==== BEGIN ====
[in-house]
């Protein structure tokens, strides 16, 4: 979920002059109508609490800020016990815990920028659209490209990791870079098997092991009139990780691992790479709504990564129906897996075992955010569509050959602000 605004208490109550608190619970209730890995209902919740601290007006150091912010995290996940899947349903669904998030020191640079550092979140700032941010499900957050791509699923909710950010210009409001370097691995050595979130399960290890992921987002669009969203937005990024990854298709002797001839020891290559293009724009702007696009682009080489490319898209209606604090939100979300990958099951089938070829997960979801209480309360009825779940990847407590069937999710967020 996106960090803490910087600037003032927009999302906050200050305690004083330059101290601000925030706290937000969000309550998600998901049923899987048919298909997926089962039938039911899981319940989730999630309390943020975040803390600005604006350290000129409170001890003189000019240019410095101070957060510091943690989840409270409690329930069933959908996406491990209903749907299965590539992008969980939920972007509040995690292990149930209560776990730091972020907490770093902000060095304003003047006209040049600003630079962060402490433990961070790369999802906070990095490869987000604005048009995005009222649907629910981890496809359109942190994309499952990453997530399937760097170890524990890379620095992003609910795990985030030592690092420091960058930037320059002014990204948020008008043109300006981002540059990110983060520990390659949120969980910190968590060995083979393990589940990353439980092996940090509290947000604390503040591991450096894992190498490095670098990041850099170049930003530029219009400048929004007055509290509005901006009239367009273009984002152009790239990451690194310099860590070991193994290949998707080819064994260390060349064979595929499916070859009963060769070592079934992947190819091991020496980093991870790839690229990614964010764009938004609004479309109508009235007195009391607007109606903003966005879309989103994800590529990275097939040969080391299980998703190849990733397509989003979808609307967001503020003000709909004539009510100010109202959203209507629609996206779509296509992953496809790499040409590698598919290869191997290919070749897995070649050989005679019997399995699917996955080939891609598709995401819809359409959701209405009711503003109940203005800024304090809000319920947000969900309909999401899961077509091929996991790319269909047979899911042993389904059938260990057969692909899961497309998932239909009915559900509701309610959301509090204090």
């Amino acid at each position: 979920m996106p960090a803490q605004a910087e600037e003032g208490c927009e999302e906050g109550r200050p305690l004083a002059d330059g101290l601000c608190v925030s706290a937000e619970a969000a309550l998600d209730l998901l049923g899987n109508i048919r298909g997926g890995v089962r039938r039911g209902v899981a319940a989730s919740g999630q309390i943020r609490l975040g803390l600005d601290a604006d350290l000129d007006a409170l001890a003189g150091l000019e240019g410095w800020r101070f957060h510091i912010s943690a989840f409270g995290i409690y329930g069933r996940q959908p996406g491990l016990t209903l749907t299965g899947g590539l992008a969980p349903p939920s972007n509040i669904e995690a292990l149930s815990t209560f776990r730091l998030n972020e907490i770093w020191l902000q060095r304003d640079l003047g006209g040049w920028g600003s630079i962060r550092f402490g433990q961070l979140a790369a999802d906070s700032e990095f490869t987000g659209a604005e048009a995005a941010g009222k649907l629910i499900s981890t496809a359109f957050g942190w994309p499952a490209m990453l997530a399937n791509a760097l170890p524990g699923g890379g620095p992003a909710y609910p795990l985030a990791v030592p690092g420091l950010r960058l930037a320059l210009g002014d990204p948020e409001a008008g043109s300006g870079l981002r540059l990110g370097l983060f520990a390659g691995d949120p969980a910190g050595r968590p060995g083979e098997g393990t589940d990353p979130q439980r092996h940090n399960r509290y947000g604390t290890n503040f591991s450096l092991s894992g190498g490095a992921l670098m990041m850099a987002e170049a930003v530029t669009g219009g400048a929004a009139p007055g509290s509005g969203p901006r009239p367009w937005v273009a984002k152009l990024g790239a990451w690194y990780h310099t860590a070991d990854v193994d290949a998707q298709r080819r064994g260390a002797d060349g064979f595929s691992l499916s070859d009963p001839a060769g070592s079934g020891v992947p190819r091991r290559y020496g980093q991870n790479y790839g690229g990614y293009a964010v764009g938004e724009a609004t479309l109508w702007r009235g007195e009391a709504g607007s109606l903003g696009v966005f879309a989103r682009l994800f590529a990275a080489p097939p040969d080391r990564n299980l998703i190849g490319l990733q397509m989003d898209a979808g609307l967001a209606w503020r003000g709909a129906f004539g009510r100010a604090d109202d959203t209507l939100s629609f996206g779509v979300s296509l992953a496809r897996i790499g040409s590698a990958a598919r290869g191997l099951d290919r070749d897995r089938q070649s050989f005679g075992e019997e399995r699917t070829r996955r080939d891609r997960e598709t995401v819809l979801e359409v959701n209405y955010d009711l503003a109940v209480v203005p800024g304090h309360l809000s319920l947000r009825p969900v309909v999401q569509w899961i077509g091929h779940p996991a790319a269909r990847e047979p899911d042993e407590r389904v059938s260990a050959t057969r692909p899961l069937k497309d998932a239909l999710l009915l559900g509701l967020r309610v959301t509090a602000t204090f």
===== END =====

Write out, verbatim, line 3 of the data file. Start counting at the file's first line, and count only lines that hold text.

């Amino acid at each position: 979920m996106p960090a803490q605004a910087e600037e003032g208490c927009e999302e906050g109550r200050p305690l004083a002059d330059g101290l601000c608190v925030s706290a937000e619970a969000a309550l998600d209730l998901l049923g899987n109508i048919r298909g997926g890995v089962r039938r039911g209902v899981a319940a989730s919740g999630q309390i943020r609490l975040g803390l600005d601290a604006d350290l000129d007006a409170l001890a003189g150091l000019e240019g410095w800020r101070f957060h510091i912010s943690a989840f409270g995290i409690y329930g069933r996940q959908p996406g491990l016990t209903l749907t299965g899947g590539l992008a969980p349903p939920s972007n509040i669904e995690a292990l149930s815990t209560f776990r730091l998030n972020e907490i770093w020191l902000q060095r304003d640079l003047g006209g040049w920028g600003s630079i962060r550092f402490g433990q961070l979140a790369a999802d906070s700032e990095f490869t987000g659209a604005e048009a995005a941010g009222k649907l629910i499900s981890t496809a359109f957050g942190w994309p499952a490209m990453l997530a399937n791509a760097l170890p524990g699923g890379g620095p992003a909710y609910p795990l985030a990791v030592p690092g420091l950010r960058l930037a320059l210009g002014d990204p948020e409001a008008g043109s300006g870079l981002r540059l990110g370097l983060f520990a390659g691995d949120p969980a910190g050595r968590p060995g083979e098997g393990t589940d990353p979130q439980r092996h940090n399960r509290y947000g604390t290890n503040f591991s450096l092991s894992g190498g490095a992921l670098m990041m850099a987002e170049a930003v530029t669009g219009g400048a929004a009139p007055g509290s509005g969203p901006r009239p367009w937005v273009a984002k152009l990024g790239a990451w690194y990780h310099t860590a070991d990854v193994d290949a998707q298709r080819r064994g260390a002797d060349g064979f595929s691992l499916s070859d009963p001839a060769g070592s079934g020891v992947p190819r091991r290559y020496g980093q991870n790479y790839g690229g990614y293009a964010v764009g938004e724009a609004t479309l109508w702007r009235g007195e009391a709504g607007s109606l903003g696009v966005f879309a989103r682009l994800f590529a990275a080489p097939p040969d080391r990564n299980l998703i190849g490319l990733q397509m989003d898209a979808g609307l967001a209606w503020r003000g709909a129906f004539g009510r100010a604090d109202d959203t209507l939100s629609f996206g779509v979300s296509l992953a496809r897996i790499g040409s590698a990958a598919r290869g191997l099951d290919r070749d897995r089938q070649s050989f005679g075992e019997e399995r699917t070829r996955r080939d891609r997960e598709t995401v819809l979801e359409v959701n209405y955010d009711l503003a109940v209480v203005p800024g304090h309360l809000s319920l947000r009825p969900v309909v999401q569509w899961i077509g091929h779940p996991a790319a269909r990847e047979p899911d042993e407590r389904v059938s260990a050959t057969r692909p899961l069937k497309d998932a239909l999710l009915l559900g509701l967020r309610v959301t509090a602000t204090f």